Then and now…

In my last blog post I related what an epiphany my trip to Poland had brought on. Further to the point on “getting with the times”, I would like to pick your brains further around some then and now scenarios.

As parents, we [with good intent] sometimes try to live or perpetuate the life we either missed out on or were “successful” in, through our children. This is often evident in such cases where politicians beget politicians, lawyers beget lawyers, athletes beget athletes, and so on.

For a lot of parents whose childhood was lived in the pre independence era, the dream is often for the children to become doctors, teachers or for them take up one of the professions that have been around since yester year and can be found on the “you’ve made it when you are..” list.

Drawing a parallel from Prince Ea’s “dissing” the education system, is it not equally an injustice to have the expectation that our children aspire to what we deem to be virtuous lives and career paths, in these vastly different times that we live?

Surely nowadays, having a large family is no longer commonplace or encouraged for that matter, even in African families, correct?

Is it not tyrannical that some companies still provide pension plans, as opposed to provident funds? While these plans may have been relevant in the past, where people actually stayed at one company until they retired, what one person in what is called the Generation Y actually stays in one job for anything more than 5-7 years at most? Show me one person, and I’ll ask you “Y”?

In conclusion, let me just emphasize that I am not “dissing” the attempts of well-meaning parents to help their children live out their best lives. We, as parents just need to be careful that we do not beget children that grow up to be dissatisfied adults who spend the majority of their adult lives thinking “What if?”.

Note to self: perhaps I should embrace my three year olds love for beat boxing and start investing in a drum set.

 

 

 

 

 

 

 

 

 

 

 

 

 

 

The more you know, the less you realise you know

I recently got to visit the beautiful city of Warsaw in Poland, and might I add that this was the first trip outside Africa, let alone Southern Africa, that I had made. The experience was quite an eye opening one, and while I acknowledge that this would obviously be the case when one is travelling from a third to a first world country, it goes beyond just that.

What became very real to me from the get go, albeit that I may have heard it paraphrased before, is that the more exposure one gets, the more they realise how little they know. Another way to look at it is to simply say that a lack of exposure “kills” a lot of us.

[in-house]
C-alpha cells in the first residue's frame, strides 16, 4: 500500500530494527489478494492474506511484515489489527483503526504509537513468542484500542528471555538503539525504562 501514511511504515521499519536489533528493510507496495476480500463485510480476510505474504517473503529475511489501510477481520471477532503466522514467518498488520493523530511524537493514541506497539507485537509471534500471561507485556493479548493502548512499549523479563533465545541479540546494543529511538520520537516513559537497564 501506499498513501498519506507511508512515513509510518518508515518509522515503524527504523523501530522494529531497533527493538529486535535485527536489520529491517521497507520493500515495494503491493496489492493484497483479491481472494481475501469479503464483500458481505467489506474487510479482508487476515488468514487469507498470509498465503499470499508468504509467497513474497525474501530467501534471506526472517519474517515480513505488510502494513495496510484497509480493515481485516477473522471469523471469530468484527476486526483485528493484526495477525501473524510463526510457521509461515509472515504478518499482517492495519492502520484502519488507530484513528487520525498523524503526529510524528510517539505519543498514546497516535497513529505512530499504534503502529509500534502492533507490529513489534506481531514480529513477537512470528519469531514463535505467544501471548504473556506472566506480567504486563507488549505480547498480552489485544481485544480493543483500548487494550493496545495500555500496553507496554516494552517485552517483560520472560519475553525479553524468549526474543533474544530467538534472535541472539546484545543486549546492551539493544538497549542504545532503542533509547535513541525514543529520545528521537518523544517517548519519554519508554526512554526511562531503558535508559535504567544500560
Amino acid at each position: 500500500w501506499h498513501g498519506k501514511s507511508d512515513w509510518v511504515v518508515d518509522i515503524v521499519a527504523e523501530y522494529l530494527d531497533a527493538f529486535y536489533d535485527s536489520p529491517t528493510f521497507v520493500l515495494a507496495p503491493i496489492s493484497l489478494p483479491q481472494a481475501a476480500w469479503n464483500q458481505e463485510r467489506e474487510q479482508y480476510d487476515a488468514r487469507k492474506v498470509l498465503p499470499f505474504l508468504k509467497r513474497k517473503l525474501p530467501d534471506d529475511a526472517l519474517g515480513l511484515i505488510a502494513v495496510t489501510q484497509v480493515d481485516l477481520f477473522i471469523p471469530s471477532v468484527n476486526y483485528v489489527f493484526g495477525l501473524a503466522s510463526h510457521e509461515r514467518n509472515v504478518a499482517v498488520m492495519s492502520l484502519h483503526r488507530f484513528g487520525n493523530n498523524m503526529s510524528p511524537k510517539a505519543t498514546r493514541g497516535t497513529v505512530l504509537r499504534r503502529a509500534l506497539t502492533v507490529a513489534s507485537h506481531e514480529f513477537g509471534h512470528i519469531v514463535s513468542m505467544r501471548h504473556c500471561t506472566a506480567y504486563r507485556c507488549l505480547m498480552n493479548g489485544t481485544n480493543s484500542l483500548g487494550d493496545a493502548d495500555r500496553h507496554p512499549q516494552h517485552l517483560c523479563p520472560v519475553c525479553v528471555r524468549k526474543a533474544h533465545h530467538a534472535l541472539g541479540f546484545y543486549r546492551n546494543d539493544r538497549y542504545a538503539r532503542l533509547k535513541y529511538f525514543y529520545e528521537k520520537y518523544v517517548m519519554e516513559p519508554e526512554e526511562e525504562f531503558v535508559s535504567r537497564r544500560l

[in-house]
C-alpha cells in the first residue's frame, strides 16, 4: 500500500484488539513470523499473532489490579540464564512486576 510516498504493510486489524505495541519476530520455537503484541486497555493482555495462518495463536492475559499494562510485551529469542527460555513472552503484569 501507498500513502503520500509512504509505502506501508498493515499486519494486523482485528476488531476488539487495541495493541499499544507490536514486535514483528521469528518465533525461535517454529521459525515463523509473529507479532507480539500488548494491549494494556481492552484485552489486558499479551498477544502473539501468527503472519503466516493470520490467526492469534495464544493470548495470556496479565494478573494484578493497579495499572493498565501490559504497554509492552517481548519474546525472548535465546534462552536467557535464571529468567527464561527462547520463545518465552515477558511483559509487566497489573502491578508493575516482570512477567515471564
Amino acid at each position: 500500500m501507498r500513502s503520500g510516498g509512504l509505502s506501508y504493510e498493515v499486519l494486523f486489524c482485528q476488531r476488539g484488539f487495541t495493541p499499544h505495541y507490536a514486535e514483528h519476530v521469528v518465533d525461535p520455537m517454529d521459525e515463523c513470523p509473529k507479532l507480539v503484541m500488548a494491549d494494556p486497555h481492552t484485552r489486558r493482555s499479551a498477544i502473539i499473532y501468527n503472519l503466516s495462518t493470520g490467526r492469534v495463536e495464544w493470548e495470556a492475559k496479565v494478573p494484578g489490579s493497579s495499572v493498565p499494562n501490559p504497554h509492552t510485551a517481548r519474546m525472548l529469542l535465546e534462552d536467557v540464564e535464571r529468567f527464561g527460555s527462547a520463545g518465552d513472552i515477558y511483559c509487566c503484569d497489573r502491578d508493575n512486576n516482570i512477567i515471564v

In his article for GQ , Tom Goodwin writes about how we don’t need to teach our kids to code, but rather to dream. He gives an account of why we should be living our lives inside out, rather than outside in. The conversations I had during my stay with people from different parts of the world drove this point home. One individual related how he had recently made what I thought was a drastic change in career, having gone from working as a sailor for rent, to a consultant in the Information Technology  (IT) space.

The inverse, living life inside out, can be likened to what Prince Ea describes in his video on how the frigid education system sometimes judges fish on their ability to climb a tree. Specific notions are handed down to children on what characteristic traits they need to possess, what schools they need to attend and what subjects to take up, in order to end up doing specific kinds of jobs.

This by parents who obviously want to ensure that their children end up making something “meaningful” of their lives, more so in instances where the circumstances are challenging. By the same token, there lies a risk of prescribing a one size fits all cookie cutter lifestyle for very differently wired individuals.

In my observations, I am also aware of some of the differences in the realities of first and third world countries. For the most part, these seem to lend us in a position where, in third world countries we are not exposed to lifestyle alternatives, such that our mindsets are not open to the idea of taking the road less travelled.

In a third world South Africa, the scales are such that some are able to afford first world living, while others live in the squalor that is often depicted in the ads aired in first world countries, by nonprofit and charitable organisations requesting funding. Having had the little exposure that I got from my trip and sitting somewhere towards the lower end of this scale leaves me in a predicament somewhat:

I realise that I have to shift my mindset from the one I inherited on “how to make it”, to one of adaptability. A change is as good as a holiday, even though my trip was work related.

This means having to prioritise exposure, colouring outside the lines, or better yet, not seeing the lines, all within reason. With the little disposable income I have, some of the “things” I would ordinarily buy, should now fall second place to “experiences”. For a great number of us, catapulting ourselves into this mindset, and going against the grain, is unthinkable, and sadly is our downfall.